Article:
Summary: A new study reveals that magicians are less likely to face mental health challenges than other creative individuals such as musicians and comedians. Although creativity is often associated with mental health problems, this research challenges that notion.
The study measured the psychological traits of 195 magicians and found that they scored lower on key indicators of psychosis, making them unique among creative groups. The mental health profiles of magicians are most similar to those of mathematicians and scientists, shedding light on the complex relationship between creativity and mental disorders.
- Magicians, unlike many other creative groups, show lower psychotic trait scores, indicating a lower likelihood of mental disorders.
- The precision and high stakes of magical performances contribute to the unique characteristics of magicians in terms of their mental health.
- Magicians excel in creating and performing their own magic tricks, which sets them apart from other creative professions.
source: Aberystwyth University
Magicians are less likely to suffer from the mental health challenges faced by other creative people such as musicians and comedians, according to a new study.
From comedians like Robin Williams to poets and artists like Sylvia Plath and Van Gogh, many famous names have had well-publicized mental disorders. Although not fully understood, there is growing evidence of a link between these health challenges and creativity.
New research led by Aberystwyth University and published in the journal BJPsych Open, shows that by some key measures wizards are clearly an exception to this trend.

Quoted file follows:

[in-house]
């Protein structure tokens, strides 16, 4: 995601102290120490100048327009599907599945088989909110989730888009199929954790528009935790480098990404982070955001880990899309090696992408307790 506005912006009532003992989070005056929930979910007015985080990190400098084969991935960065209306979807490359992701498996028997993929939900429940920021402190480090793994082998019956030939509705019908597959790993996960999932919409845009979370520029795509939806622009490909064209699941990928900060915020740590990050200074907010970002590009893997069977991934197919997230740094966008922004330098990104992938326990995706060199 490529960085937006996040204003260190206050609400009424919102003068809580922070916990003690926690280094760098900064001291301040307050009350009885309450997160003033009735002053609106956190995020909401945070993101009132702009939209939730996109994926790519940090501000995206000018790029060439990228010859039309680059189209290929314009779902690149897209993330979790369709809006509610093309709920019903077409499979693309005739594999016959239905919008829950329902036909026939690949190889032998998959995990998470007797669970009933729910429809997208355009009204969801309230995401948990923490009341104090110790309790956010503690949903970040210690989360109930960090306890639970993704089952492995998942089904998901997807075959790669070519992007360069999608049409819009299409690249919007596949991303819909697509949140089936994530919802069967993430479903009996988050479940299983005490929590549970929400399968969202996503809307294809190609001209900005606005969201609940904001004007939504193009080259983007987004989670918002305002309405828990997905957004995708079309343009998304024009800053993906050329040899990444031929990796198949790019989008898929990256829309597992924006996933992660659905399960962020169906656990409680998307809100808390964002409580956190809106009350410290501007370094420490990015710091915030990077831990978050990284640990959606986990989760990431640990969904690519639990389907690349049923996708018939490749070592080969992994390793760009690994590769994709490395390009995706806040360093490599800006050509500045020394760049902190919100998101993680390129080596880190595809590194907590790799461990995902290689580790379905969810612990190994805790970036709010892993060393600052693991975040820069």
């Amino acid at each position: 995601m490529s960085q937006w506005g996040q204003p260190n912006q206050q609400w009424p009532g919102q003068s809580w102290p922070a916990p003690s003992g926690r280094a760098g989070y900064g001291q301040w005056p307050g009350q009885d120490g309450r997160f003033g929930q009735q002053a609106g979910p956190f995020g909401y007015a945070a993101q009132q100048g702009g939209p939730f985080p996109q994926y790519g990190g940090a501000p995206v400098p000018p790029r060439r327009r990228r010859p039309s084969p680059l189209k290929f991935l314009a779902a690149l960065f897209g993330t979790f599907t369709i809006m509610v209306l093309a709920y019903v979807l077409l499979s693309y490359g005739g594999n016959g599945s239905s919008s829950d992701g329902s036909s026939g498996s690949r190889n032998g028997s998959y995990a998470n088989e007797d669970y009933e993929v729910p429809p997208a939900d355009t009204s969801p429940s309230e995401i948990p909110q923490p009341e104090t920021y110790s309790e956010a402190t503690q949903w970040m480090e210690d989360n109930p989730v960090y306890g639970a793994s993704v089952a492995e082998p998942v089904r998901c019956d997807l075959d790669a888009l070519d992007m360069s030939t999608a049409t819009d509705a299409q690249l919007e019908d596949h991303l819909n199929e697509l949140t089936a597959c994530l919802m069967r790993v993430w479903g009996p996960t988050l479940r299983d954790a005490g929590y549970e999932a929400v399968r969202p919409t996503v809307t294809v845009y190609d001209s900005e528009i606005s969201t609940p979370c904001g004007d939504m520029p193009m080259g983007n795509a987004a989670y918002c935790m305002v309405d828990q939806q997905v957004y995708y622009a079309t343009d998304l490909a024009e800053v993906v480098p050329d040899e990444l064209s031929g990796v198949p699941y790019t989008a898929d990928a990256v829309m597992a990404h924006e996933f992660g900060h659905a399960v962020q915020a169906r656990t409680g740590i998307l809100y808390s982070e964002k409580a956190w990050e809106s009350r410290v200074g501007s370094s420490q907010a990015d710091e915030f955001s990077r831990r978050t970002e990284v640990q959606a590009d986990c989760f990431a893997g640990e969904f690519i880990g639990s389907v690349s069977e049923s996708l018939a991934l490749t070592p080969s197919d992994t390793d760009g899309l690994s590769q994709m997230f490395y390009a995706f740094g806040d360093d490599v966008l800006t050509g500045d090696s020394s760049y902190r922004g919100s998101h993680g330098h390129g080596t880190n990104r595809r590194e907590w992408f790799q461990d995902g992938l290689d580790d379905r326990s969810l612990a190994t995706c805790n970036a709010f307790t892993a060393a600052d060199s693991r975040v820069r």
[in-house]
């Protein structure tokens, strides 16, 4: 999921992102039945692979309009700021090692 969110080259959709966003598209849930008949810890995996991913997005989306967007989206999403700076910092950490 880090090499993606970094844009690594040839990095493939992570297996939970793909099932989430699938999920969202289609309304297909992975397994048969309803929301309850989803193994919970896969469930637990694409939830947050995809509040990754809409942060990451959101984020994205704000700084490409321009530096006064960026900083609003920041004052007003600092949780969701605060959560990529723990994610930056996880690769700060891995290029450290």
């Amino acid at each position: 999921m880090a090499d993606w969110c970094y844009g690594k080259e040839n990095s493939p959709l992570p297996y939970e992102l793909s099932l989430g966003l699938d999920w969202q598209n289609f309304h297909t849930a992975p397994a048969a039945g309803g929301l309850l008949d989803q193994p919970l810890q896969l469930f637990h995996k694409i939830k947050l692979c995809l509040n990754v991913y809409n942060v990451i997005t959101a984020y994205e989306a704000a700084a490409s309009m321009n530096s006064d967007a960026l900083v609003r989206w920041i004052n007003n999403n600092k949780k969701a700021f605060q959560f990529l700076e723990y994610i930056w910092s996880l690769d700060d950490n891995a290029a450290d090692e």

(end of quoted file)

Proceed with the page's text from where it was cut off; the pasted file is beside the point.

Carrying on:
The study measured the psychological traits of 195 magicians and 233 people from the general population and compared them with data from other creative groups.
The academics’ work shows that on three key indicators of psychosis, or degrees of loss of contact with reality, magicians are significantly less likely to suffer than entertainers, musicians and comedians.
Magicians were less likely than all other creatives to have unusual experiences, such as hallucinations or cognitive disorganization, which could make it difficult to concentrate.
Indeed, by many measures wizards seem less prone to these conditions than the general population. Their mental profiles are most similar to those of mathematicians and scientists.
Dr Gill Greengross from the Department of Psychology at Aberystwyth University commented:
“There is a common belief that many creative people have mental illnesses and that these illnesses make them more creative. This is the first study to show a creative group with lower psychotic trait scores than the general population.
“Our research shows that members of at least one creative group, magicians, do not exhibit higher levels of mental disorders.
“The results show that the relationship between creativity and psychopathology is more complex than previously thought, and different types of creative work may be associated with high or low psychoticism or autistic traits.”
“The study highlights the unique characteristics of magicians and the possible myriad links between creativity and mental disorders among creative groups. One thing that sets magicians apart from most other performers is the precision required in their performances.
“So compared to other contractors, it’s harder to overcome mistakes. Magic tricks are largely all-or-nothing acts that culminate in an “aha” moment of surprise and awe. Failed magic tricks leave a bigger impact than unfunny pranks and are harder to make up for because they are few and far between.